Going for Great

By creating distinctive concepts, the UW Union South has become a campus destination.

By 
Lindsey Ramsey, Contributing Editor

MADISON, Wis.—When it came to creating concepts for the new Union South at the University of Wisconsin, Madison, Carl Korz, assistant director for dining services for Wisconsin Unions, says his team wasn’t aiming for just “good.” They were going for “great.” Korz says that a combination of delicious food and restaurant-influenced design elevated the concepts to something special.

 “We had 3,000 students involved [in the development] in a meaningful way,” Korz says. “We utilized focus groups and then had a core group of students weigh in on everything from the design to the menu. We took the core concepts students said they wanted and said, ‘OK, what is going to differentiate us from your average place? What is going to really make this a destination?’”

With that goal in mind, the team settled on five distinctive concepts: Ginger Root, Harvest Grains, Prairie Fire, Urban Slice and The Sett. To create commercial-style designs, the department teamed up with an outside company, which used unit design, signage, etc., to tell the specific story Korz and his team wanted in each concept.

Ginger Root: Students heavily favored a pan-Asian concept, according to Korz, but the team didn’t want to create a generic mall-type restaurant.

“We wanted to have a unit that could provide the pan-Asian experience, but it had to do more than just stir-fry,” Korz says. “So we designed a unit that was based on stir-fries and curries but that also offered a dim sum table that allows customers to mix and match flavors. We also put in traditional Asian beverages. We work with our local Asian vendors to bring in all sorts of things from China, Thailand and Japan, and they fly out of the case.”

Korz says these touches are part of the plan to make the concept more than just the average Asian option. Another special touch is the concept’s large condiment counter. Korz says it has been very popular because everyone can find their own favorite things at the counter to make dishes suit their taste.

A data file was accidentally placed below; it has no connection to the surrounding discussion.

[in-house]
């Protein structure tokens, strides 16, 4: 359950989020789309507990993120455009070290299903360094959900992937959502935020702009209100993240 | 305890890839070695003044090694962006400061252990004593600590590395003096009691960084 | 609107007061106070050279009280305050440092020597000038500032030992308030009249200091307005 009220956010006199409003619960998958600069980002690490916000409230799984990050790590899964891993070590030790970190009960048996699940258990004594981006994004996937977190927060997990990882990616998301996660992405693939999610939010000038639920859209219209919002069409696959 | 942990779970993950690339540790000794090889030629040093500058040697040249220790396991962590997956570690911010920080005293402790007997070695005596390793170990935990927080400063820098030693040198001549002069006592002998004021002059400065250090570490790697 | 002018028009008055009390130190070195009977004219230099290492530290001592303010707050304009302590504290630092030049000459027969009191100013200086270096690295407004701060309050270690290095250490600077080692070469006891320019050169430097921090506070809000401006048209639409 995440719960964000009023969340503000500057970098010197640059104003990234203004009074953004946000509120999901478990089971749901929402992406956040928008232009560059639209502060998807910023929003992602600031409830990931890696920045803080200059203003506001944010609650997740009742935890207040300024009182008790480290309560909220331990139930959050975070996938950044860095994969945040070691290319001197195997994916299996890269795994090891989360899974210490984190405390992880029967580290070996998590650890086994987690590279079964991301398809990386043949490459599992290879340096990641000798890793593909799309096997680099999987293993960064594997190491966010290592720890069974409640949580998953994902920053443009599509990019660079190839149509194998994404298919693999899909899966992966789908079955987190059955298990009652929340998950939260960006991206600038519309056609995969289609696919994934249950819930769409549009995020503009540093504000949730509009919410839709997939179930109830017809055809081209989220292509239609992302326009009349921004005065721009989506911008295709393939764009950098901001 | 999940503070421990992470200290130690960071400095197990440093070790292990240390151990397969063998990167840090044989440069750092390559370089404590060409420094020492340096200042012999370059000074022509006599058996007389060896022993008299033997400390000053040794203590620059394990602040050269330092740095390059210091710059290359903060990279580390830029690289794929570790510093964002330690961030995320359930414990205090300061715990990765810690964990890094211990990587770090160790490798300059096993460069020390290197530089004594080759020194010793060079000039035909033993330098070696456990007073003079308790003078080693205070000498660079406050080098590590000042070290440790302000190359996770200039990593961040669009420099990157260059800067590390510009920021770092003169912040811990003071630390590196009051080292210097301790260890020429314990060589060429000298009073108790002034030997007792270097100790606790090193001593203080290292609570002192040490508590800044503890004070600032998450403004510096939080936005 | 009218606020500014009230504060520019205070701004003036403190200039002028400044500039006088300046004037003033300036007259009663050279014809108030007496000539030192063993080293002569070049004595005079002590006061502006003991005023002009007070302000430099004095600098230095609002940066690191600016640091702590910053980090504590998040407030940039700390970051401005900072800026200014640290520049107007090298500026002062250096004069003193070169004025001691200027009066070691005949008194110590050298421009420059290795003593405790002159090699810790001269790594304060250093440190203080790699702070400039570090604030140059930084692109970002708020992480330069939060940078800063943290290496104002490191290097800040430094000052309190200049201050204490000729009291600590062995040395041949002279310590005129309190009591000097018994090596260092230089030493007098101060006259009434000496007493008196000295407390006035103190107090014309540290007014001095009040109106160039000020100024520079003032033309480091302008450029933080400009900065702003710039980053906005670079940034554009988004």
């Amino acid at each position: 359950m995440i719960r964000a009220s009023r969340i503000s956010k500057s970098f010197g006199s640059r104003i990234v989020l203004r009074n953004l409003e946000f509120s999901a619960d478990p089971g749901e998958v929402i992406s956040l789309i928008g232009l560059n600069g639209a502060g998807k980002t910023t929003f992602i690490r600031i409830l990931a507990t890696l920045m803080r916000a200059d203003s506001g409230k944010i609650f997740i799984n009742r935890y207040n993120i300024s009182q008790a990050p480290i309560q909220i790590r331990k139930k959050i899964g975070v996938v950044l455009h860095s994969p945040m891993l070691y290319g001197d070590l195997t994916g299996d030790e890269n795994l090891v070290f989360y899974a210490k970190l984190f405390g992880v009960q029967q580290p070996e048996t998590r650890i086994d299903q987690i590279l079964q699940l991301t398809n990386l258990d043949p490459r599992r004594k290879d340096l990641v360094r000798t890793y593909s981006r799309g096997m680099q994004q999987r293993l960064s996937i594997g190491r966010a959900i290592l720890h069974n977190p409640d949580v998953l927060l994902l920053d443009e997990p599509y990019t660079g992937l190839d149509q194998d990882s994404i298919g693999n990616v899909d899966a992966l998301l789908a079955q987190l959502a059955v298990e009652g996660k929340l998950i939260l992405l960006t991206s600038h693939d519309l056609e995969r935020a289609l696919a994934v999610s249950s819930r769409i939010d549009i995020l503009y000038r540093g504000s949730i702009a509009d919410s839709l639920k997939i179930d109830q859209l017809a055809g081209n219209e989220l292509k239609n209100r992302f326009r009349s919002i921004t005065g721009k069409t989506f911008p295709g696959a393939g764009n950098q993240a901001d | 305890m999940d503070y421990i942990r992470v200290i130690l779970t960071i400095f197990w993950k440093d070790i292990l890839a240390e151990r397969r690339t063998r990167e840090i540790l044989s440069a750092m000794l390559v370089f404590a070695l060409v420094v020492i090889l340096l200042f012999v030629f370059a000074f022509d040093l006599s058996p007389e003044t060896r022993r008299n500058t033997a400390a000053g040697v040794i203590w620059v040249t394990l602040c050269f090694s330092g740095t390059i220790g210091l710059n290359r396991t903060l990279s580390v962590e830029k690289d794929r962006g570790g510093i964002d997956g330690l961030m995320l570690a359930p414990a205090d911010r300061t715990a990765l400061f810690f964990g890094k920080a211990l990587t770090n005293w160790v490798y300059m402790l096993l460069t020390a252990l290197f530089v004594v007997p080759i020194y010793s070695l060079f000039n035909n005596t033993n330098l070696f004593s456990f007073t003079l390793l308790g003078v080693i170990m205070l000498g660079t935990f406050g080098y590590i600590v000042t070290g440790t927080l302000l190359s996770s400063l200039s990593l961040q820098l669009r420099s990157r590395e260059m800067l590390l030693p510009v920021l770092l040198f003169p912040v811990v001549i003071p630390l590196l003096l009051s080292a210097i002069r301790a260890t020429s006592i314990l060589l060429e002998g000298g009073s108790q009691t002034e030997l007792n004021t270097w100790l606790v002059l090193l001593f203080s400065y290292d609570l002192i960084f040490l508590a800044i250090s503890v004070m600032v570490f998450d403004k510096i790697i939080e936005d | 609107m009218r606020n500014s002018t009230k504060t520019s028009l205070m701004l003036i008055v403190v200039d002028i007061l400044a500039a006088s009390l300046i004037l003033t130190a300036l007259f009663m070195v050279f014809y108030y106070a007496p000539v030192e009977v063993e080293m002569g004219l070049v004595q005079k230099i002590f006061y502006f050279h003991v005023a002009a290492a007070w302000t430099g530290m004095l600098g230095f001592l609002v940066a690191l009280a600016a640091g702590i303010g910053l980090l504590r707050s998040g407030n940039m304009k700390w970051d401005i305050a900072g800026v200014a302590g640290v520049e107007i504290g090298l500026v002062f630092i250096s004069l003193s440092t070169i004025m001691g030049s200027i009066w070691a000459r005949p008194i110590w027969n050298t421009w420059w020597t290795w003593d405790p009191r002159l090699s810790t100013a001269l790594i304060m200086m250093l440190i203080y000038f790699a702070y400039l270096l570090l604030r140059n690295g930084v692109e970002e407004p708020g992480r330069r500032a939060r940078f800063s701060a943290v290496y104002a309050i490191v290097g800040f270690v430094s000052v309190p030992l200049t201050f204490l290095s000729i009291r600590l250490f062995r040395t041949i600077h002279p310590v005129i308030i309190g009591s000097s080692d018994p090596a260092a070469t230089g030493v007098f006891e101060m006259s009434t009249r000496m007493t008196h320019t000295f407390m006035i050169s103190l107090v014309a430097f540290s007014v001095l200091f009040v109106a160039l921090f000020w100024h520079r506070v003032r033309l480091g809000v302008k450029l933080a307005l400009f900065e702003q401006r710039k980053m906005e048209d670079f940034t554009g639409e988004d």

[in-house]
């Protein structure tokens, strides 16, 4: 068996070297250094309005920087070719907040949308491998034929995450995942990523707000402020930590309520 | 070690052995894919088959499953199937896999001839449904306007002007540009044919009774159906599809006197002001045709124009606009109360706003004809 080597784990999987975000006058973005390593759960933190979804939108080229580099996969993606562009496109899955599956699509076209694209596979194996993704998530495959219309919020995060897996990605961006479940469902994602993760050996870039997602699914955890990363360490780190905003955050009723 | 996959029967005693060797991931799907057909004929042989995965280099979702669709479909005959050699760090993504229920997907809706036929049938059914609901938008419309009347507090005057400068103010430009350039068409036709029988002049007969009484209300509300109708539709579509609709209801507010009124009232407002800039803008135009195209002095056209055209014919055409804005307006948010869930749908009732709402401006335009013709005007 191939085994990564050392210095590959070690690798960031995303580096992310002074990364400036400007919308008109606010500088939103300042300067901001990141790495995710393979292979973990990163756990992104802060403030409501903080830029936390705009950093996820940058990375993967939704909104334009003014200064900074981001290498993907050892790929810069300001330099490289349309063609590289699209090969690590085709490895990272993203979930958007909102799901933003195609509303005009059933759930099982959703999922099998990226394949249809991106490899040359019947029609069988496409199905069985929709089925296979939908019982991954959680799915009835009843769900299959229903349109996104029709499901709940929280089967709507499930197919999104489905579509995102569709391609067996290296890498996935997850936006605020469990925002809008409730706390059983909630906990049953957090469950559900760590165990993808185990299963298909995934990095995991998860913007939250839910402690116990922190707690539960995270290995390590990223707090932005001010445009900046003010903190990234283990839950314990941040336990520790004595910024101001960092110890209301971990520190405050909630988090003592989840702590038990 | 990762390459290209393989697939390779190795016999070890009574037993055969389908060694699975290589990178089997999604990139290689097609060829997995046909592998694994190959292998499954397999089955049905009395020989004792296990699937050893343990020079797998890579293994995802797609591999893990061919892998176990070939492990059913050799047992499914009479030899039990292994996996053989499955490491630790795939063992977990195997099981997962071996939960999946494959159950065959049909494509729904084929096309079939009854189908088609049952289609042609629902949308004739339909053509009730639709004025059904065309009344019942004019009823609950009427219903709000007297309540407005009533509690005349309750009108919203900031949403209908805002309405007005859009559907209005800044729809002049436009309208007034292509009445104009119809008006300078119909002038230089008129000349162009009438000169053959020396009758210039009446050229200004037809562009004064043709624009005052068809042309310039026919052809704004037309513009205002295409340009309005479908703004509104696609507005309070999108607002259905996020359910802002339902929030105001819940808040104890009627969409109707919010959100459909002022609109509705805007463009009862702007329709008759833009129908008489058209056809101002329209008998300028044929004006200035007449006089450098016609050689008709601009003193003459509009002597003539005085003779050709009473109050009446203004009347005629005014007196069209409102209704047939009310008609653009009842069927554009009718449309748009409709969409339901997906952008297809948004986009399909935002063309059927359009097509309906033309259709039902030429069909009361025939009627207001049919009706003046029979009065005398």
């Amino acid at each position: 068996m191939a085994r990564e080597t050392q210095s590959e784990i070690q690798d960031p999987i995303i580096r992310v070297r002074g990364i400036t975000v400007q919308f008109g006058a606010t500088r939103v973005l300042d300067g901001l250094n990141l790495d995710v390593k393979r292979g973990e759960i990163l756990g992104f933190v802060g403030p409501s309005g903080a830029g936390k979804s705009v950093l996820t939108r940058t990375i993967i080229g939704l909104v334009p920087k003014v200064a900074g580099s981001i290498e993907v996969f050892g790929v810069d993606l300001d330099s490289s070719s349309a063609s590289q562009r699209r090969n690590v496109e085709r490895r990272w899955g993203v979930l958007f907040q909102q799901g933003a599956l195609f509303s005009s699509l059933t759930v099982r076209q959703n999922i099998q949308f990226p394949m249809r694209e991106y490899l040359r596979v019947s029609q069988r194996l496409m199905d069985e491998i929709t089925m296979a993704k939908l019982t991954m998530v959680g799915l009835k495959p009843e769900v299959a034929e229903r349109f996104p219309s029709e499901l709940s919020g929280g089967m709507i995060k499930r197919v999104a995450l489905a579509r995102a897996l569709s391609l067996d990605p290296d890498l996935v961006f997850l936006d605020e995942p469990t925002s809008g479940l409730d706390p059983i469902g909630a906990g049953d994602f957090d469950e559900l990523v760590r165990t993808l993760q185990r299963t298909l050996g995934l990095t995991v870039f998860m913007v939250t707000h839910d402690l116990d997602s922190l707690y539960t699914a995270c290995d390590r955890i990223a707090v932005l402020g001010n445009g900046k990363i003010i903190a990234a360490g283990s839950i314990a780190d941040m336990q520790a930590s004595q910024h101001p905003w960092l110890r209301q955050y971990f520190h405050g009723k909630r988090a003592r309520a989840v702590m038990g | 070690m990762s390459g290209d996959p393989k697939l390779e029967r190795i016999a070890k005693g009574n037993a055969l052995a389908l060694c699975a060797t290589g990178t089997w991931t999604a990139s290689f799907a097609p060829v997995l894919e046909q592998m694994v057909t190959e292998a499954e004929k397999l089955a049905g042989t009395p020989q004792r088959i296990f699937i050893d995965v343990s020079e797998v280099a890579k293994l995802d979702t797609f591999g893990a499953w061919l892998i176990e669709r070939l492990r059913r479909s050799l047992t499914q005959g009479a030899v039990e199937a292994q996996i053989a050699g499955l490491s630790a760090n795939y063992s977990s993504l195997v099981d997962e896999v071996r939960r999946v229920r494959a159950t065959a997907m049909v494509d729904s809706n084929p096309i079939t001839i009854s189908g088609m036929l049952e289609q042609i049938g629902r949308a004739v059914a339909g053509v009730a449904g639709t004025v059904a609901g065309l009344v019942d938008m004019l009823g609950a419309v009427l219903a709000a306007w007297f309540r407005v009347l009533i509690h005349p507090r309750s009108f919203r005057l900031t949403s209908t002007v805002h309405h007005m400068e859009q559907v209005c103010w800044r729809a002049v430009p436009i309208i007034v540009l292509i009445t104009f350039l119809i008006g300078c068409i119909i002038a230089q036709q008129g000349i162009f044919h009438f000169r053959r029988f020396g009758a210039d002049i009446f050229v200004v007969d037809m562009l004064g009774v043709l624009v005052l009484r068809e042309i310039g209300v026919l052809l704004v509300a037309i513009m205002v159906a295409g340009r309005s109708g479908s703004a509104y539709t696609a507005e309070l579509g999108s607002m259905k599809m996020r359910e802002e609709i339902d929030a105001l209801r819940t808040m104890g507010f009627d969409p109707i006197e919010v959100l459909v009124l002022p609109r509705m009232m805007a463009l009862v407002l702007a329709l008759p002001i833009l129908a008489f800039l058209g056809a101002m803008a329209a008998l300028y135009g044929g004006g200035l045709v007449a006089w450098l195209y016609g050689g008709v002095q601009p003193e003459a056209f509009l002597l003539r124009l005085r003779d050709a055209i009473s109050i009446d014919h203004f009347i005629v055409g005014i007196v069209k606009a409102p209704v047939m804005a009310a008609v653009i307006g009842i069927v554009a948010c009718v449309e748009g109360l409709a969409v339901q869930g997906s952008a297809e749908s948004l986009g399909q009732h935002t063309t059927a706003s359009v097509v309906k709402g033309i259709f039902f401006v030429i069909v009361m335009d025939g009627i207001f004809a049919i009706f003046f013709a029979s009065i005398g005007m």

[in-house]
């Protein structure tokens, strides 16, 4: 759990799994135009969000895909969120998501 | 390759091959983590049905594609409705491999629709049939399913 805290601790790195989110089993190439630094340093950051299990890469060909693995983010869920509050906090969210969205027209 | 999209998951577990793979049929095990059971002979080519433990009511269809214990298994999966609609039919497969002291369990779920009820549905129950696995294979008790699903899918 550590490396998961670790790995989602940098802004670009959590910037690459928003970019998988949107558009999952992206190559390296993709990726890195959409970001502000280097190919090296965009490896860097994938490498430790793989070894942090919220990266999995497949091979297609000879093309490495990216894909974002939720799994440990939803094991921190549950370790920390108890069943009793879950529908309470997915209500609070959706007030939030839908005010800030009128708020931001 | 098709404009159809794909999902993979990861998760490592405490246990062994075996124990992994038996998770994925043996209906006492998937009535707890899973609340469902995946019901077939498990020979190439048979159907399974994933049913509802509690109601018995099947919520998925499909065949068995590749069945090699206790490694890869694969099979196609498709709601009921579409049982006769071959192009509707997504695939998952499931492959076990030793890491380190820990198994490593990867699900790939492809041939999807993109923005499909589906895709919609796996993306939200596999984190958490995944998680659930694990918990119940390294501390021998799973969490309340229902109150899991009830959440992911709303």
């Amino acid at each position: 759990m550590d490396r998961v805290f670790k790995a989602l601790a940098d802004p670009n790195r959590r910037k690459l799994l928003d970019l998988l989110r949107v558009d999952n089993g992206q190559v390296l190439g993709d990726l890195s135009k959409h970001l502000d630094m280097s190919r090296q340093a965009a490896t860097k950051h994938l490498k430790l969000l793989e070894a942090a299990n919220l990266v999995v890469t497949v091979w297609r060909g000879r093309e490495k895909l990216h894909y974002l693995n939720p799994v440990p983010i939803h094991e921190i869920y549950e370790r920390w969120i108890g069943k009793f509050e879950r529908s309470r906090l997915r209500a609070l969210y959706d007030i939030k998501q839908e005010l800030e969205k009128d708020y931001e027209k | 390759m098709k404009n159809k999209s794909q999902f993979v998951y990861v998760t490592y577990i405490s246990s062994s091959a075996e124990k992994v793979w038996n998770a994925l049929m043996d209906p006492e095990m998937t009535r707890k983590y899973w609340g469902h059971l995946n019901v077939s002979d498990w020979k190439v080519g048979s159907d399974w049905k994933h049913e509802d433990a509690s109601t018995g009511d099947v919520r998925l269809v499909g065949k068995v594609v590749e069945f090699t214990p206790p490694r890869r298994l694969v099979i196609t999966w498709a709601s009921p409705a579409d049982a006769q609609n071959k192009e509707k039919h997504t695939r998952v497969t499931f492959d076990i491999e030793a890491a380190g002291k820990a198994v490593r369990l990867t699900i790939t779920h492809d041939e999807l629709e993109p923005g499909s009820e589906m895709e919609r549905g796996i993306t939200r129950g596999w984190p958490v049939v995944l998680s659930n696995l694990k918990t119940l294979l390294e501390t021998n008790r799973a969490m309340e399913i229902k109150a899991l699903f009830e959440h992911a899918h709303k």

“We felt that we couldn’t go for the absolute, most-authentic route in any of these operations,” Korz says. “What we wanted to do was really take authentic cues but have a little bit of fun with the concepts.”

The design of Ginger Root uses a cool, Zen-like color palette, says Korz. One of Korz’s favorite pieces is a 450-pound sliding barn door, made from reclaimed wood, which can divide the space for cooking classes or private events. Other elements include a wooden floor that is “somewhere between white oak and bamboo,” carved highboy chairs with a bamboo finish and dark granite tables.

“That unit has really taken off for us,” Korz says. “We’re actually only open from 11 a.m. to 2:30 p.m. and we’ll do 360 covers. It’s really an operator’s dream. It’s been so popular that the students have asked us to open it for dinner, so we are working on that now. Dinner service is expected to roll out in January.”

Harvest Grains: A wood-stone hearth oven is the centerpiece of this sandwich and salad concept, which also is where Union South dining focuses its local purchasing efforts. There is a 60-room hotel in the union, and Harvest Grains often lures hotel guests downstairs in the morning with its hearth-finished breakfast sandwiches such as the Titletown, which includes egg, sausage, Wisconsin cheddar and green peppers.

Other sandwiches include the The Pretzel (oven-roasted turkey, smoked ham,
Swiss cheese, caramelized onions and stone-ground mustard on a pretzel roll) and the Farmers’ Market (grilled portobello mushrooms, organic spring greens, tomatoes, red onions and hummus on a cheese roll), as well as salads and sides.
Harvest Grains takes advantage of as many local products as the department can source, says Korz, be it local produce, baked goods or even tortilla chips.

“The university has a tremendous relationship with agriculture, so it is important to make those connections” Korz says. “It’s also a challenge because you have to react to the seasonality of the menus, which is something we currently do through specials. I don’t think we have fully realized our potential for working in as much local and organic in that location as we can. [Harvest Grains] is one [unit] that I think is ripe for more development.”